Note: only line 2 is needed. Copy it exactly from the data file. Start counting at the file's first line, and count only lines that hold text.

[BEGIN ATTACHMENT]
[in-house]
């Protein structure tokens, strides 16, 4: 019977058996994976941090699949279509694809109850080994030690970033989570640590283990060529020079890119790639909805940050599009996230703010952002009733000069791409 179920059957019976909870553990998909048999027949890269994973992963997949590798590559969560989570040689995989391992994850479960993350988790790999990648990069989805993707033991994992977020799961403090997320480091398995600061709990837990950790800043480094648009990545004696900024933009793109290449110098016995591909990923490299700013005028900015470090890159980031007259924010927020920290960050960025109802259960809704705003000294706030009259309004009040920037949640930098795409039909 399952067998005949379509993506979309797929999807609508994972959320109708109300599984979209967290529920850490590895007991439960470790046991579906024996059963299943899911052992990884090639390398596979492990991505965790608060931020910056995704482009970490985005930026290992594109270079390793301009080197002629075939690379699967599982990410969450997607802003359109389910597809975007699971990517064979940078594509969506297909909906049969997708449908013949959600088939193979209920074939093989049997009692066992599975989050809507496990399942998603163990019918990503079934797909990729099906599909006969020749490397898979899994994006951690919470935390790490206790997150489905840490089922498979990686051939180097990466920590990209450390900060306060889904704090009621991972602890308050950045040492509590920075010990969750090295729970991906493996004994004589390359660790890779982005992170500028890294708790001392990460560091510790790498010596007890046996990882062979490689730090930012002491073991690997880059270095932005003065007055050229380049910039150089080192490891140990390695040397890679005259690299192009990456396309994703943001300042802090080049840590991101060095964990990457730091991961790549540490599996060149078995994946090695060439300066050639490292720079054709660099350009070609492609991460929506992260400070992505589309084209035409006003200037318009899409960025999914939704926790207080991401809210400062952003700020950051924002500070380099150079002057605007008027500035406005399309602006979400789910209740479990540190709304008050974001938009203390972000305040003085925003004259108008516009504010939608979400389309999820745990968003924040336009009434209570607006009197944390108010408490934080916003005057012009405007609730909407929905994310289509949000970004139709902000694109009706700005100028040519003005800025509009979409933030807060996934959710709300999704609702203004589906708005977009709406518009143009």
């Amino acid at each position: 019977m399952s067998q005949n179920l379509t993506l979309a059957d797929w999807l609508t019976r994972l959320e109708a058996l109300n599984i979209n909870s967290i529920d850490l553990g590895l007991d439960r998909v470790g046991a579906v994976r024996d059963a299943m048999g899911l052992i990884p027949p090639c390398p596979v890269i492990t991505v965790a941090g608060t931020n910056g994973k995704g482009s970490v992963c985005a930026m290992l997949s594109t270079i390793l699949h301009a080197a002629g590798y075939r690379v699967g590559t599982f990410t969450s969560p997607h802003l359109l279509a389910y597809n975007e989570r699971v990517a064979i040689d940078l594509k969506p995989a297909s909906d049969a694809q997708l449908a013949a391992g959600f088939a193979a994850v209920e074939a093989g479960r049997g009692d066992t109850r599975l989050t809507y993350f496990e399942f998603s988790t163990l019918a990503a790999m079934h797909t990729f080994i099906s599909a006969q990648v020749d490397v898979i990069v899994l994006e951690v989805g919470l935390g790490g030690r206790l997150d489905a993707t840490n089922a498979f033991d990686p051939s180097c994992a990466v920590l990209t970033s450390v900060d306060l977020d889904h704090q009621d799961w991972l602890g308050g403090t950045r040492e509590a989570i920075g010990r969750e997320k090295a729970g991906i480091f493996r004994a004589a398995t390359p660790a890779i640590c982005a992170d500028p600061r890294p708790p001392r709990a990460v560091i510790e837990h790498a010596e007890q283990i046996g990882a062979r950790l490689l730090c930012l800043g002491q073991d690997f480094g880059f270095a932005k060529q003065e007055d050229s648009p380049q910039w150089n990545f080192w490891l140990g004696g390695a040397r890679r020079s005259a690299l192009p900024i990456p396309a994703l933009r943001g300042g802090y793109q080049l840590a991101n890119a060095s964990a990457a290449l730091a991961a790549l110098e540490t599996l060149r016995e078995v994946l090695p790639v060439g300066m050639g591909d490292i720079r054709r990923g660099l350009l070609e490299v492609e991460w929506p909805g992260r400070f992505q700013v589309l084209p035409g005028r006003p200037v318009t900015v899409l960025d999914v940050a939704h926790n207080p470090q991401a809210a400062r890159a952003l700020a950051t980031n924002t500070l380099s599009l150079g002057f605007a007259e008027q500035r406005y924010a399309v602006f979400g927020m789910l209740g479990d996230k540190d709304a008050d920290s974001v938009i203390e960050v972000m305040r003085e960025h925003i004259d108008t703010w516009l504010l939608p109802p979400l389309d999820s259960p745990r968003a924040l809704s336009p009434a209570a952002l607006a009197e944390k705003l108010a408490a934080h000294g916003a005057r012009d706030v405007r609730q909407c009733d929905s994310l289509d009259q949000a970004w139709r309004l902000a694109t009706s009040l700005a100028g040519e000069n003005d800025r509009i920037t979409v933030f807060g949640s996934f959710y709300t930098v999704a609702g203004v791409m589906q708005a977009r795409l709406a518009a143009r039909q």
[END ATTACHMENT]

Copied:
């Protein structure tokens, strides 16, 4: 019977058996994976941090699949279509694809109850080994030690970033989570640590283990060529020079890119790639909805940050599009996230703010952002009733000069791409 179920059957019976909870553990998909048999027949890269994973992963997949590798590559969560989570040689995989391992994850479960993350988790790999990648990069989805993707033991994992977020799961403090997320480091398995600061709990837990950790800043480094648009990545004696900024933009793109290449110098016995591909990923490299700013005028900015470090890159980031007259924010927020920290960050960025109802259960809704705003000294706030009259309004009040920037949640930098795409039909 399952067998005949379509993506979309797929999807609508994972959320109708109300599984979209967290529920850490590895007991439960470790046991579906024996059963299943899911052992990884090639390398596979492990991505965790608060931020910056995704482009970490985005930026290992594109270079390793301009080197002629075939690379699967599982990410969450997607802003359109389910597809975007699971990517064979940078594509969506297909909906049969997708449908013949959600088939193979209920074939093989049997009692066992599975989050809507496990399942998603163990019918990503079934797909990729099906599909006969020749490397898979899994994006951690919470935390790490206790997150489905840490089922498979990686051939180097990466920590990209450390900060306060889904704090009621991972602890308050950045040492509590920075010990969750090295729970991906493996004994004589390359660790890779982005992170500028890294708790001392990460560091510790790498010596007890046996990882062979490689730090930012002491073991690997880059270095932005003065007055050229380049910039150089080192490891140990390695040397890679005259690299192009990456396309994703943001300042802090080049840590991101060095964990990457730091991961790549540490599996060149078995994946090695060439300066050639490292720079054709660099350009070609492609991460929506992260400070992505589309084209035409006003200037318009899409960025999914939704926790207080991401809210400062952003700020950051924002500070380099150079002057605007008027500035406005399309602006979400789910209740479990540190709304008050974001938009203390972000305040003085925003004259108008516009504010939608979400389309999820745990968003924040336009009434209570607006009197944390108010408490934080916003005057012009405007609730909407929905994310289509949000970004139709902000694109009706700005100028040519003005800025509009979409933030807060996934959710709300999704609702203004589906708005977009709406518009143009």